Creating the sounds of Star Wars
Over the years the Star Wars franchise has produced some of the most recognizable sounds in cinema. There are few movie goers, even among those non-fans, that don’t immediately recognize the roar of the might Chewbacca. From the roar of TIE fighters, to laser blasts, to the trademark snap-hiss of a lightsaber, the iconic sounds of Star Wars have dazzled us for decades. That trend continued with the Oscar-nominated sound editing for Star Wars: The Rise of Skywalker.
Sound designers David Acord and Matt Wood spoke to ABC News recently about the process of creating the sounds of The Rise of Skywalker. In some ways, it most certainly wasn’t easy. On one occasion strong winds prevented them from recording the sounds they wanted. A “moment of sound serendipity” resulted, however. They were thus able to put their own mark on the sounds of Star Wars. The aforementioned winds caused them to take shelter in an empty, metal, firefighting training building.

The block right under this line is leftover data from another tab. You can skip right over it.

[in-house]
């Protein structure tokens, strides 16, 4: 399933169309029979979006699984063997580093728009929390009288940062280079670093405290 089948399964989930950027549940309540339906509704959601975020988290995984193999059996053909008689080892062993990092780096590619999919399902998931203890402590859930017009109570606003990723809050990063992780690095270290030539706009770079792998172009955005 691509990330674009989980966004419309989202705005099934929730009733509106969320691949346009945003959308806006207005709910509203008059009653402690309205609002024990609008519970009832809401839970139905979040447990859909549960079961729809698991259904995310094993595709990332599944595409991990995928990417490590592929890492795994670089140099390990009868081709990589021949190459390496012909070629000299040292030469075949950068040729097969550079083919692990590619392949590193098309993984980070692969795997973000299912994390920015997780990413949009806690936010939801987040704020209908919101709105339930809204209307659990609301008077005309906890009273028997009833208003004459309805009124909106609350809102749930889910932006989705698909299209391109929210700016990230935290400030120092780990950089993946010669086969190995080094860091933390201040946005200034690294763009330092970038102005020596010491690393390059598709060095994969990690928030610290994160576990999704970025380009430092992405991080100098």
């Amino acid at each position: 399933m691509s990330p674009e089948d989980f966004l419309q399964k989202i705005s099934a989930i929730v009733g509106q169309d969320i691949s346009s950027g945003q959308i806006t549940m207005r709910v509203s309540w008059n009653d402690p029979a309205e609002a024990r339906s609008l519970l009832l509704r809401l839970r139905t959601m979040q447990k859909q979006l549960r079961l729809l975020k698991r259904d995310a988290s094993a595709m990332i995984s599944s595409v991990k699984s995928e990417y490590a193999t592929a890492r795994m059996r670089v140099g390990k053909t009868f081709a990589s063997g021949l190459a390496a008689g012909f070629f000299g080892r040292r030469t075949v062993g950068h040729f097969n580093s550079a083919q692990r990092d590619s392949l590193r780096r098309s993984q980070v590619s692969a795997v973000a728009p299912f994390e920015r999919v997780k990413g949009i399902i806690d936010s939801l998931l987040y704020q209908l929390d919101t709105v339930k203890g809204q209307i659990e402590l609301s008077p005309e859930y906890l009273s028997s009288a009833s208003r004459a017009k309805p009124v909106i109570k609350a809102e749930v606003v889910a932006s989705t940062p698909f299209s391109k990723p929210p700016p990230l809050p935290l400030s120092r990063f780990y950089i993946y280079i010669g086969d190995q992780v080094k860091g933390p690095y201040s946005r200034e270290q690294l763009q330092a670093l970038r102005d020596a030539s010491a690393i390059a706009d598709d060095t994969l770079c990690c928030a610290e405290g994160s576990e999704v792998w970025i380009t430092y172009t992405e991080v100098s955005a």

Matt and I just wandered into this thing to get out of the wind for a minute. And we’re like, ‘Oh my god, this sounds amazing in here!’ The wind is whistling through these metal containers, and you can hear some kind of metal rattle, and the bang of a door somewhere…. We just started recording everything inside those containers to capture the ambiance of that very natural, metallic-y, spooky sound. It was perfect.”~ David Acord
The sounds of The Rise of Skywalker
Those “perfect” sounds constituted the background noise for Rey’s exploration of the decimated Death Star in the final film. Their creativity didn’t end there, however. As the sources of Chewbacca’s voice were far different from what you’d expect, so too were the sounds of the Orbaks (space horses). The basis for their grunting sounds of Star Wars was actually “90% pitched, slowed down crow.”
Another unlikely source? George Lucas. (You can read about George’s contribution HERE.) Even Maul voice actor Sam Witwer got in on the action, contributing his ideas to the chanting we heard from Palpatine’s Sith cult.
The sounds of Star Wars certainly do come from the strangest places.
Source: ABC News